A Tale of Two Ads


Football aside (and let’s face it, this past Sunday, it was all to easy to put it there), the Super Bowl is about ads, and ads are about the culture.  Which is what makes the conservative response to the Coke “It’s Beautiful” ad and the Cheerios “Gracie” ad, and Left’s reaction to that response, real and imagined, so fascinating and instructive.

In case you missed them, the Coke ad showed recent immigrants and 1st-generation Americans, with a multi-lingual soundtrack of “America the Beautiful.”  The Cheerios ad showed the same mixed-race family as last year’s ad, this time expecting a new addition.

A fair number of conservatives were offended by the Coke Ad.  I happened to find it powerful and moving, a testament to the universal appeal of America, especially to people who move here and find out what we’re really about.

The Left, on the other hand, was absolutely convinced that the Cheerios ad was driving conservatives up the wall by portraying a bi-racial couple. This turns out to have been mostly in their own imaginations.  Nobody I know – literally nobody, which is quite an achievement – was offended by the idea of a white wife and a black husband.  The first time I saw the original Cheerios ad, I had to have the supposed Big Reveal explained to me.  It turns out that our Orthodox Synagogue has three bi-racial couples, and I am friends with several more such couples, so maybe I’m just too open-minded for my own good.

A generous reading of the leftist reaction would be that they’re upset with their own imaginary caricature of conservatives.  Less-generous but probably more accurate would be to say that they’re projecting their own race obsession onto their political opponents.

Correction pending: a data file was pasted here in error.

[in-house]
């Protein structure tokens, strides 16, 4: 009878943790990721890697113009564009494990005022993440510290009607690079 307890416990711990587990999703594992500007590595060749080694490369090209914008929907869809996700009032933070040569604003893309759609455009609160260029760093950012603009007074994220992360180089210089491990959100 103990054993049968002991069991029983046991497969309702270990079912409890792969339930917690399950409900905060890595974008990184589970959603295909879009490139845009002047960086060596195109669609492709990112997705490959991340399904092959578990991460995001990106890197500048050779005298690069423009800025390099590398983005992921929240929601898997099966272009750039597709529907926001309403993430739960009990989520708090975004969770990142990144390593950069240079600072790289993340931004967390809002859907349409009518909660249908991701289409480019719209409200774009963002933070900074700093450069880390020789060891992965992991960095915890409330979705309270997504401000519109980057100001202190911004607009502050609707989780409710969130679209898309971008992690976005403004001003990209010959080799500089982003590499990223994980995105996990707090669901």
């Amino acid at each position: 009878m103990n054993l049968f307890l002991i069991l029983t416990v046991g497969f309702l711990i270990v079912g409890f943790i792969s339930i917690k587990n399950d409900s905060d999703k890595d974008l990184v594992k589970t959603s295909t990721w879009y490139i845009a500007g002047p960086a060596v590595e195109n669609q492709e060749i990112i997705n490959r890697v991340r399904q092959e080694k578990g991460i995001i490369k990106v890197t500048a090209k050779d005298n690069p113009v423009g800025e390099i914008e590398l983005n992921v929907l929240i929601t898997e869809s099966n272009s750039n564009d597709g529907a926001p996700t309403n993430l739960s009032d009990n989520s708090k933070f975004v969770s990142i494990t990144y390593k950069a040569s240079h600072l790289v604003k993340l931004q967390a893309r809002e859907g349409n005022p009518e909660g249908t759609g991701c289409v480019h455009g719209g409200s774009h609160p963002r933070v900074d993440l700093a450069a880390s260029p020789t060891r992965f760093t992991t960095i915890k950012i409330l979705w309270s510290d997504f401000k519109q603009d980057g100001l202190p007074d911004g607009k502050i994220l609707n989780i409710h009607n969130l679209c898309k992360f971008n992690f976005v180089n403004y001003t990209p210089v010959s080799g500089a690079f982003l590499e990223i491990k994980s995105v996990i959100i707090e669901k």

But that’s almost trivial partisanship.  What’s really telling is the leftist assumption that the only reason some conservatives didn’t go bonkers over yet another multi-racial child being born into the world was that they were distracted first by “America the Beautiful” in Hindi.  That is, the Left’s routine assumption that race and culture are the same thing.

Of course, nothing proves this idea wrong better than the actual reactions by conservatives to the two ads.

Those conservatives who were upset by the Coke ad believed that it was politically-correct multiculturalism that undermined assimilation and promoted the cultural balkanization of the country.  I think that’s a vast over-reading of the ad, but a fair interpretation of multiculturalism.  What matters is that if the ad had shown exactly the same scenes, but without the translation, conservatives wouldn’t have been upset at all.  That goes hand-in-hand with why they didn’t much care about a little girl with a black daddy and a white mommy.  It’s not about race, it’s about culture and the adoption of the American Idea.

Conservatives still promote America as a melting pot, where people come here to adopt the American idea, and part of that assimilation is learning to speak English.  We welcome the colorful dress, the new cuisine, and even (as long as they’re not preaching jihad) the new temples and houses of worship.  If we don’t care about any of that, we really don’t care about someone’s skin color.

This stands in direct contrast to how liberals relate to minorities, women, and gays, where they assume that once they know you’re black or Jewish, for instance, they know everything that’s relevant about you.

Walter Russell Mead, in his just-barely-pre-9/11 survey of American schools of foreign policy thought, Special Providence, identifies one – the Jacksonian – that grew from the Scots-Irish tradition and seemed on its way to extinction under the tide of eastern European and German immigration.  Until a funny thing happened: many of those immigrants moved to the suburbs and adopted the ideas of their predecessors.  For a liberal, this makes no sense, but for a conservative who believes in assimilation, it’s the most natural thing in the world.

That conservatives didn’t respond badly to the Cheerios ad is probably was causes liberals the most angst.

After all, we’ve already see how they react when people don’t conform to their stereotypes.

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